8. Portable air compressor. In a survival situation, the roads might not be as well maintained as you’re accustomed to. There could be abandoned or damaged cars on the road and the landscape could be strewn with rubble. The last thing you need is to be stuck on the side of the road with a flat. A portable air compressor will give you the ability, under most circumstances, to pump up the tire and get back on the road until you can find a more permanent solution.
9. Fire extinguisher. With quick action you can use a portable fire extinguisher to stop a little fire from turning into a full blown inferno.
10. Handgun/Shotgun. Your home armory won’t do you any good if you’re on the road and run into trouble. In a crisis, a stranded motorist is particularly vulnerable because the bad guys know the police are occupied or otherwise unavailable, so you really should have a means to defend yourself. Nothing beats a shotgun for defense, but practically speaking, many motorists will need a handgun. Be sure to consult your local laws before keeping a weapon in your car at all times.
11. Duct tape and rope. The applications are endless, from car repairs to first aid. Keep in mind that temperature extremes will cause the duct tape to go bad, and the only thing worse than not having it is thinking you have it only to find out in an emergency that it’s worthless.
12. Extra fluids. I almost didn’t add this to the list, but I’m often in someone else’s car and discover they don’t carry extra coolant, oil and gasoline with them. A little bit goes a long way, so don’t feel like you have to keep 10 gallons in the trunk; 1 or 2 gallons might get you out of danger or to the next gas station. Be sure to rotate that gasoline out on a regular basis.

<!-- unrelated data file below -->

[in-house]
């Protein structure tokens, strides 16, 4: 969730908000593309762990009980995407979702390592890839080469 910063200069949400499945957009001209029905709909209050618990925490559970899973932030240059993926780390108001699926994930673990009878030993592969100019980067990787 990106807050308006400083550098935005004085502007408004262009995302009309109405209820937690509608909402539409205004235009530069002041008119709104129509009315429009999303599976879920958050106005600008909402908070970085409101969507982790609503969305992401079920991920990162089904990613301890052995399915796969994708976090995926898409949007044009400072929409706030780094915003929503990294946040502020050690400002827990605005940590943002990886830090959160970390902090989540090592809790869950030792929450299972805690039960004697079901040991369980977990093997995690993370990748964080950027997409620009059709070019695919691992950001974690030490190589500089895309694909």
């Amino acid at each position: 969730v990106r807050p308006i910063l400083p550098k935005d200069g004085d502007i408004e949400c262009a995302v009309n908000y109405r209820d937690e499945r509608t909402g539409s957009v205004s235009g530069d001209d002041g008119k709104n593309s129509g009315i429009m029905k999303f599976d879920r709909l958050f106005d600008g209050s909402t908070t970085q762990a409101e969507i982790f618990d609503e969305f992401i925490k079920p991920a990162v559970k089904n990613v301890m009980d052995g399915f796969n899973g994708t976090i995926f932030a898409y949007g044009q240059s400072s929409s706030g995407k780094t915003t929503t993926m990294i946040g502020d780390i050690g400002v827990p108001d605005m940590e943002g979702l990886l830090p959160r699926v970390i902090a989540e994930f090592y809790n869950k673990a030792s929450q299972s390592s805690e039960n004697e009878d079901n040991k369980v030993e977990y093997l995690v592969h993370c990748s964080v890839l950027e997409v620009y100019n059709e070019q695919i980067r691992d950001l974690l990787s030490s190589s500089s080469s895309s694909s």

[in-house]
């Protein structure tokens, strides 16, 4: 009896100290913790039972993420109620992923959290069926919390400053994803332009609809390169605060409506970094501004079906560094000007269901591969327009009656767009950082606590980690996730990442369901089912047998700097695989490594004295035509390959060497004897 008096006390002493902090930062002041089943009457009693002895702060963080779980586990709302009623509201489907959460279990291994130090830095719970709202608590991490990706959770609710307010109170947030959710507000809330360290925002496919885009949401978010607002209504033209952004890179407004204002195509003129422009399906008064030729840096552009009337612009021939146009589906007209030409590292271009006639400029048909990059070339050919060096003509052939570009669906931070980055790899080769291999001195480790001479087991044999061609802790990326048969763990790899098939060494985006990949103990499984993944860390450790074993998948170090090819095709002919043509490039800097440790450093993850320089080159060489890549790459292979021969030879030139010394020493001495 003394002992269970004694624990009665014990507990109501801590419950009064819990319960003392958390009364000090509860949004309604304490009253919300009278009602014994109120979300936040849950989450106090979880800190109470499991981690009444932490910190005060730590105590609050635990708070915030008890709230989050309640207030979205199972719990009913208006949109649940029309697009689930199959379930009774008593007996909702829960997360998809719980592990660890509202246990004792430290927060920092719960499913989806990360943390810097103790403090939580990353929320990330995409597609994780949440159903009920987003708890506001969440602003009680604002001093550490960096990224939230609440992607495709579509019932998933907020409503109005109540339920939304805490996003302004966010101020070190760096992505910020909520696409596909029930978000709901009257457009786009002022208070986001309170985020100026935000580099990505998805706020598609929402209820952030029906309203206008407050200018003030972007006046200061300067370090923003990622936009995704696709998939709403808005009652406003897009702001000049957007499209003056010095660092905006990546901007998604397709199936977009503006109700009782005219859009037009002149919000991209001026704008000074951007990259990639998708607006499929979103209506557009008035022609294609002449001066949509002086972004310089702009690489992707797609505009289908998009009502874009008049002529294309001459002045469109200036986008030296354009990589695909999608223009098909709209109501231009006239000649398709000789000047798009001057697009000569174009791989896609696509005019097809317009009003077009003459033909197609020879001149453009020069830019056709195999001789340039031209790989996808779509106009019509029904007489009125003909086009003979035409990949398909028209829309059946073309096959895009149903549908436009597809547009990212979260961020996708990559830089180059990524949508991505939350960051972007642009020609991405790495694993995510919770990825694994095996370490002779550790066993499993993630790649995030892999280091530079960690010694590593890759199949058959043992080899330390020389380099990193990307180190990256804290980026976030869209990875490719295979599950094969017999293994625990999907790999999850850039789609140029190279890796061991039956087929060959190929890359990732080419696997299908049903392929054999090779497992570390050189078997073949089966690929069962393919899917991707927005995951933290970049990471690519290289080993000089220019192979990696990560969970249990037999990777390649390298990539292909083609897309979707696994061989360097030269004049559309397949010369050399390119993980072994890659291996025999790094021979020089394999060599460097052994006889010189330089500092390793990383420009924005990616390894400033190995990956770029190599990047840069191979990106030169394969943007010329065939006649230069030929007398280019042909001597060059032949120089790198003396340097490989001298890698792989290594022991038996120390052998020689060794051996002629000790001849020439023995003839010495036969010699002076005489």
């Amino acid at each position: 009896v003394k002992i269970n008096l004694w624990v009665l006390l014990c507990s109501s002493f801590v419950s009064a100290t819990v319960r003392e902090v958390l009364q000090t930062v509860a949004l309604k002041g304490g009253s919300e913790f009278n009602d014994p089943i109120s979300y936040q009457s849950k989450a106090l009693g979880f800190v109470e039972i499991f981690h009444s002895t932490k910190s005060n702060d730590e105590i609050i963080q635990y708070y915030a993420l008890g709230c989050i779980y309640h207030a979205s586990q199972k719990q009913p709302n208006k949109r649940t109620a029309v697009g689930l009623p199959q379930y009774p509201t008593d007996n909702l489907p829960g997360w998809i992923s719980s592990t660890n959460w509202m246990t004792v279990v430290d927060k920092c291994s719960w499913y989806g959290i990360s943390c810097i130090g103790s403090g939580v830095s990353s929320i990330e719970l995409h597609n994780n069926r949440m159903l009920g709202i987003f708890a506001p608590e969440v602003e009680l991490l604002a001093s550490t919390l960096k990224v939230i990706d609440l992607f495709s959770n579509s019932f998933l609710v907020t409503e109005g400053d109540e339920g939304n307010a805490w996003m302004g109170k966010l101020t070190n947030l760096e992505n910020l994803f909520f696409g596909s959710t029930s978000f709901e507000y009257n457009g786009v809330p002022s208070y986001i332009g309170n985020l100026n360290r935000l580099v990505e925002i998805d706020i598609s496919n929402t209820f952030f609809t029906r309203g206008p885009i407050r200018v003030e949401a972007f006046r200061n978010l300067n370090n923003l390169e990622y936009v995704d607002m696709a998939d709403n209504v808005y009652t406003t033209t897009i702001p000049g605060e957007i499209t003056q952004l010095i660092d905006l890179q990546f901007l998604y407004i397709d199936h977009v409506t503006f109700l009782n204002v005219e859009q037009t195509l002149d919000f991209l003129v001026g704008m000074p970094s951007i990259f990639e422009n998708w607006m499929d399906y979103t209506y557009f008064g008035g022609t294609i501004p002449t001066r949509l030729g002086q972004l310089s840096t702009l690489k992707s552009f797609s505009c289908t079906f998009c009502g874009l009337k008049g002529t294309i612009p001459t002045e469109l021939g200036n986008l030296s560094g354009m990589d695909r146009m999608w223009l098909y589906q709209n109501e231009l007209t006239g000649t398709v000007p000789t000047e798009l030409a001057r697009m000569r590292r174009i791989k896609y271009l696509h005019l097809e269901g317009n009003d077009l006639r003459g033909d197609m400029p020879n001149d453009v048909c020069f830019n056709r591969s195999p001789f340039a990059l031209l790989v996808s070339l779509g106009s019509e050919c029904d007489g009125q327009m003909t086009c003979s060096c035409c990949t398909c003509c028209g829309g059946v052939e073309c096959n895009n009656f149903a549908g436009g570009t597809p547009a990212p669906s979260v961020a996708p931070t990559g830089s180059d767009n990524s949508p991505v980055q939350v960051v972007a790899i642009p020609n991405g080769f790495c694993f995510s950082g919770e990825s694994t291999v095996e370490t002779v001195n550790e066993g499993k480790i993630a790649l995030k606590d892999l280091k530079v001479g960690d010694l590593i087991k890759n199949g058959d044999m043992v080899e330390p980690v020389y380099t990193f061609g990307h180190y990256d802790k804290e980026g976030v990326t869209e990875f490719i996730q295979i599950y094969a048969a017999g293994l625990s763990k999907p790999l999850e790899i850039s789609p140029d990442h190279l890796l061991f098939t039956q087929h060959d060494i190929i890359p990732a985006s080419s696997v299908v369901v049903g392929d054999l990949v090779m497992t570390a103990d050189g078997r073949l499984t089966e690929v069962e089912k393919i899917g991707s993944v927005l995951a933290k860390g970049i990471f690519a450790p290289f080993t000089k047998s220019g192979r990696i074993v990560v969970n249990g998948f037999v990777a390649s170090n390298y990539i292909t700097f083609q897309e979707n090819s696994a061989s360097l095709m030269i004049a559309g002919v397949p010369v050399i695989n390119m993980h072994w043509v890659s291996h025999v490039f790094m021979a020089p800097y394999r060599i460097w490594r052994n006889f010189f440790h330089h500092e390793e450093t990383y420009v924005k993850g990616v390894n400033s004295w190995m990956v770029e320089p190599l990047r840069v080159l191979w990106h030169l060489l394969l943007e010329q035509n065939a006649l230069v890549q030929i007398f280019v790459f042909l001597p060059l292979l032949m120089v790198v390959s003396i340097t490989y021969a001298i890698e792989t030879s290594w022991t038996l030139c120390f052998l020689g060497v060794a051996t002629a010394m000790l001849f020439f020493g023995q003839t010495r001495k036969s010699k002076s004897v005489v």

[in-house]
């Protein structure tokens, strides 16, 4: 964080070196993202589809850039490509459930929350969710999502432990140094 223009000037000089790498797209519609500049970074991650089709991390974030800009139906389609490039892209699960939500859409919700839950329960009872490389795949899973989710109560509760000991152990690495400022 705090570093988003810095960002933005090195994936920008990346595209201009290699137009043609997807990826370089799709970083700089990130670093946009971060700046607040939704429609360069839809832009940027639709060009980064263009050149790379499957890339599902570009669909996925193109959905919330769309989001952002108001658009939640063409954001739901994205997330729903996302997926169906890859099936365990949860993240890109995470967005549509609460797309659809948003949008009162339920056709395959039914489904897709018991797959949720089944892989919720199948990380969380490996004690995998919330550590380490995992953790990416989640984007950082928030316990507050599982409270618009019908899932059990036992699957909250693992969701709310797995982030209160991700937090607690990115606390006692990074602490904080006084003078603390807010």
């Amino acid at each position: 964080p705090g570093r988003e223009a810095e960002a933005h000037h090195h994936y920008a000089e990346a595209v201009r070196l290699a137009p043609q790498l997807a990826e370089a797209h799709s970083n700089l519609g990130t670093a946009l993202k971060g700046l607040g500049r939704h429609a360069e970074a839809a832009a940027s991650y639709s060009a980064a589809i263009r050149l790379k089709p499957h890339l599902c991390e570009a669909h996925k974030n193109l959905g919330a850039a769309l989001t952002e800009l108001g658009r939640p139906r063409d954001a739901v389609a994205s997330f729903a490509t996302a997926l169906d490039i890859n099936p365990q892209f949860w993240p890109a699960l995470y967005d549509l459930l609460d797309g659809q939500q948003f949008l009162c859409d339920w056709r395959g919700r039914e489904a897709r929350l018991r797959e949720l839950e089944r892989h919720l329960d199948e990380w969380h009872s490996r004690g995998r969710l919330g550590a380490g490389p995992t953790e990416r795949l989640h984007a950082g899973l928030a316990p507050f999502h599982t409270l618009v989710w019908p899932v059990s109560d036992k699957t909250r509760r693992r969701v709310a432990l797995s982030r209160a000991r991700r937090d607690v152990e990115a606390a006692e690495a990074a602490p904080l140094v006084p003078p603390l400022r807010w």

13. Cash. Put $20 or more (use small bills though), into a small envelope and tape it to the underside of the passenger side floor mat (thieves may check the driver’s side). There’s no telling when you’ll use it!
14. First Aid supplies. A first aid kit (there are special kits for motorists). A blanket will be helpful for anyone exposed to inclement weather.
15. Backup pair of socks and shoes for the primary driver. It may not be practical to keep a pair of socks and shoes for every member of your family in the trunk, but whoever the primary driver of that vehicle is ought to have a pair of shoes in backup. If you ever have to get out of the car in inclement weather, or to push your own vehicle or someone else’s, having a dry, clean pair of socks and shoes can make all the difference in the world.
16. Basic tools: a Leatherman style tool, screw drivers, pliers, and a spring-loaded center punch (much easier for breaking windows than those Life Hammers), a funnel and a little bit of wire (great for tying things together, especially if they’re hot and the duct tape isn’t an option).
17. A full tank of gas! Never let your car get below 1/2 tank.
18. Poncho/reflective attire. In a downpour, it’s invaluable, and in bad weather or at night, a reflective vest might save your life.
19. Jumper cables and tow strap. If you can’t get the car started, attach the tow strap to the frame of both vehicles and you’re off!
20. Roadside flares/reflective triangle. Especially handy if you find yourself stranded around a blind curve or where you’re otherwise at risk from traffic.
21. A Rubbermaid type storage box to keep all your supplies in.